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    Replies
    1. Originally posted: October 23, 2011 at 4:20 PM

      I don't think it is good advice to wait until the repetition begins. If I did that, I wouldn't finish until after everyone had left. I'm still clocking 15-25 minutes, depending on which amidah it is. I think this would be similar for most people, and it is more important for them to stay with the congregation as much as possible in order to learn.

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  3. consider updating this w/ regards to Anna's comment. You missed one of the biggest halachos of the shemonah esray. That being the fact that if you aren't finished with your personal davening when the chazan begins the kedusha, you must pause and wait until he has finished ALL of kedushah. There are varying opinions as to whether you should recite kedusha if you havent finished your personal amidah, but you must pause. you should learn the halachos and fix your post as to not mislead people. "lifnei eever, lo titein michshol" vayikra 19:14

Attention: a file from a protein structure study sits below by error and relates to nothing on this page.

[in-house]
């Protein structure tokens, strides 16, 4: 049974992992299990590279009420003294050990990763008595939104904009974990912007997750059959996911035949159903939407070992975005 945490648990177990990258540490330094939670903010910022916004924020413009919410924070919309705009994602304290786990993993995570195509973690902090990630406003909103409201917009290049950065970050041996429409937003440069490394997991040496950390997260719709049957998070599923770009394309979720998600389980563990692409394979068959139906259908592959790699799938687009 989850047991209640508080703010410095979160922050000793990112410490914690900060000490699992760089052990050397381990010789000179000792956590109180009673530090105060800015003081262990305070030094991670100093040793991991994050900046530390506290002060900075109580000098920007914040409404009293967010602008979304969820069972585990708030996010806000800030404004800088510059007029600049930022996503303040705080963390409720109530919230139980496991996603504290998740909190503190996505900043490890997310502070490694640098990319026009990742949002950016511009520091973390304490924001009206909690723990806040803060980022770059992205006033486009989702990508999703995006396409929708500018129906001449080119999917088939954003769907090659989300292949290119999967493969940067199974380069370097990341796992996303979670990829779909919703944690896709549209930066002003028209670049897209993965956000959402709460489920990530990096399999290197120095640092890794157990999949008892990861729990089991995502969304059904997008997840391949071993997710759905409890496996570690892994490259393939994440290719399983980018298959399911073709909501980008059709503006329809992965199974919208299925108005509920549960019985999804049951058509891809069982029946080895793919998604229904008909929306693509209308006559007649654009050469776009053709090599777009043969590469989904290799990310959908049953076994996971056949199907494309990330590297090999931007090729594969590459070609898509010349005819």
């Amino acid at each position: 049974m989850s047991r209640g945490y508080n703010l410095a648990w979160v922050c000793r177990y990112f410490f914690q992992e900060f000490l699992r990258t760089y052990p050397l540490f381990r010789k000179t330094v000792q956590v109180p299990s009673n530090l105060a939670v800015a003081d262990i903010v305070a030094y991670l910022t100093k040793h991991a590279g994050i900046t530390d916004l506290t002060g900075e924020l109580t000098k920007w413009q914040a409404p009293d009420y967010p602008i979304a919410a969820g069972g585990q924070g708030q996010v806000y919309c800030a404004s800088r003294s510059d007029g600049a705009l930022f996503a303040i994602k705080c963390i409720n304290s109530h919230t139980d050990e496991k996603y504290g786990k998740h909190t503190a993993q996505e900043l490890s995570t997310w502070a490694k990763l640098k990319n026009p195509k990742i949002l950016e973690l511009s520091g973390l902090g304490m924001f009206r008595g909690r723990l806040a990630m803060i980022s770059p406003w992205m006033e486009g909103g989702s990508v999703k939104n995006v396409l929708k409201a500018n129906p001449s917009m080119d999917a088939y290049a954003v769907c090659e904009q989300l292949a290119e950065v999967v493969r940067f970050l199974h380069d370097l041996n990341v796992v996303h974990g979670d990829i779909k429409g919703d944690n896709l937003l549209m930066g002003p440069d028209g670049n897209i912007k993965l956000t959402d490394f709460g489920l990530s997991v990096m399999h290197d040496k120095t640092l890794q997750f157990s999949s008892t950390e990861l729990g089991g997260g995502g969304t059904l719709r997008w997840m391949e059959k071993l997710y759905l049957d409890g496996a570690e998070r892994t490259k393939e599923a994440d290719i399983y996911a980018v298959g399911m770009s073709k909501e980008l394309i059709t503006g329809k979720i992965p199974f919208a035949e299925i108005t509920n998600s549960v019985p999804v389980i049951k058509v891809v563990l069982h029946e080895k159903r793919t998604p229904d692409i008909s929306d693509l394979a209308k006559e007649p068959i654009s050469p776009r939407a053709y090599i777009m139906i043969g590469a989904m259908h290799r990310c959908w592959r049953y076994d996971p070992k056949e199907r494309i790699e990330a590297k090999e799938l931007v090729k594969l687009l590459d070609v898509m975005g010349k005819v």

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  4. Skylar-

    I just found your blog yesterday, and I've already bounced around and spent WAY more time than I should've reading various posts. You write very well and keep it interesting.

    First let me point out that Anna and Anon are mostly right. The majority opinion is that you should stop wherever you are in your silent Amidah, listen to everything the Shaliach Tzibbur says for the Kedushah while saying nothing yourself, and then continue on your way once the Shatz says baruch atah Hashem, haKel hakadosh. You get bonus points if you stop at the end of a sentence and superduper bonus points if you stop between brachot.

    BUT, there is a Gadol who disagrees with the above. The reason that do not answer during kedushah when you're still in the middle of your Shmona Esrei is because you do not want a Hefsek -- a "break" (halachically) in your Amidah. It's the same reason that you do not talk between washing and hamotzi. BUT (there's that word again), The Rav (Rabbi Joseph B. Soloveitchik) came along and looked at that reasoning with a kind of "huh?!" look on his face. His reasoning was something along the lines of "I'm talking to Hashem. Directly to Hashem. Of course I do not want to have a break in that conversation. But, if I stop to listen to Kedushah, um, I *AM* putting a break into the conversation!" Therefore, his opinion was that you should just continue through your davening while the rest of the kehillah says Kedushah. I'm not saying *YOU* should do that; just know it's an opinion -- from a highly regarded gadol hador.